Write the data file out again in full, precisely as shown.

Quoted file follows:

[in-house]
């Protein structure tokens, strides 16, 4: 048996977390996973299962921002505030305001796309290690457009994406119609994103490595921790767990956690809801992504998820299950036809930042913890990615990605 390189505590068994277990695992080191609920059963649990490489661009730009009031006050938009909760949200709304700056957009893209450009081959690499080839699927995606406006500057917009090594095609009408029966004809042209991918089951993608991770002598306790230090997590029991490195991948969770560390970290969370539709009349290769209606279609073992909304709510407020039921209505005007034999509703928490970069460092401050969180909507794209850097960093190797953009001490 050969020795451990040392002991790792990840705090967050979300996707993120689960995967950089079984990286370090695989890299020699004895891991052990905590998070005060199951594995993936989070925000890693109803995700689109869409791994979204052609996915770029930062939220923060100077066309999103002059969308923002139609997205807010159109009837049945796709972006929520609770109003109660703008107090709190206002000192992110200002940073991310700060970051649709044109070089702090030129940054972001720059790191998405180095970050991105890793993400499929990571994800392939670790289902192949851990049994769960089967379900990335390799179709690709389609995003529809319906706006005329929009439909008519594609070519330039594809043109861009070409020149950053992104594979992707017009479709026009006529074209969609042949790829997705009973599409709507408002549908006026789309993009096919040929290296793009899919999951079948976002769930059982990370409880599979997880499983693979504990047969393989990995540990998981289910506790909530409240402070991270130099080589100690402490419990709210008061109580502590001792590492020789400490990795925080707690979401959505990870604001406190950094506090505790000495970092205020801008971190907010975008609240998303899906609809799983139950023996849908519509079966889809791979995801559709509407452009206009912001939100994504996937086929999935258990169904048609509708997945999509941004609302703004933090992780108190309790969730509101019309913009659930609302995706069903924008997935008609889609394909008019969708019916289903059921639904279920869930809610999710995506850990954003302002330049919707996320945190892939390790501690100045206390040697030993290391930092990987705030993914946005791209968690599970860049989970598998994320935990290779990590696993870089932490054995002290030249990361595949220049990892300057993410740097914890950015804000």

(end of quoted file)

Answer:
[in-house]
């Protein structure tokens, strides 16, 4: 048996977390996973299962921002505030305001796309290690457009994406119609994103490595921790767990956690809801992504998820299950036809930042913890990615990605 390189505590068994277990695992080191609920059963649990490489661009730009009031006050938009909760949200709304700056957009893209450009081959690499080839699927995606406006500057917009090594095609009408029966004809042209991918089951993608991770002598306790230090997590029991490195991948969770560390970290969370539709009349290769209606279609073992909304709510407020039921209505005007034999509703928490970069460092401050969180909507794209850097960093190797953009001490 050969020795451990040392002991790792990840705090967050979300996707993120689960995967950089079984990286370090695989890299020699004895891991052990905590998070005060199951594995993936989070925000890693109803995700689109869409791994979204052609996915770029930062939220923060100077066309999103002059969308923002139609997205807010159109009837049945796709972006929520609770109003109660703008107090709190206002000192992110200002940073991310700060970051649709044109070089702090030129940054972001720059790191998405180095970050991105890793993400499929990571994800392939670790289902192949851990049994769960089967379900990335390799179709690709389609995003529809319906706006005329929009439909008519594609070519330039594809043109861009070409020149950053992104594979992707017009479709026009006529074209969609042949790829997705009973599409709507408002549908006026789309993009096919040929290296793009899919999951079948976002769930059982990370409880599979997880499983693979504990047969393989990995540990998981289910506790909530409240402070991270130099080589100690402490419990709210008061109580502590001792590492020789400490990795925080707690979401959505990870604001406190950094506090505790000495970092205020801008971190907010975008609240998303899906609809799983139950023996849908519509079966889809791979995801559709509407452009206009912001939100994504996937086929999935258990169904048609509708997945999509941004609302703004933090992780108190309790969730509101019309913009659930609302995706069903924008997935008609889609394909008019969708019916289903059921639904279920869930809610999710995506850990954003302002330049919707996320945190892939390790501690100045206390040697030993290391930092990987705030993914946005791209968690599970860049989970598998994320935990290779990590696993870089932490054995002290030249990361595949220049990892300057993410740097914890950015804000």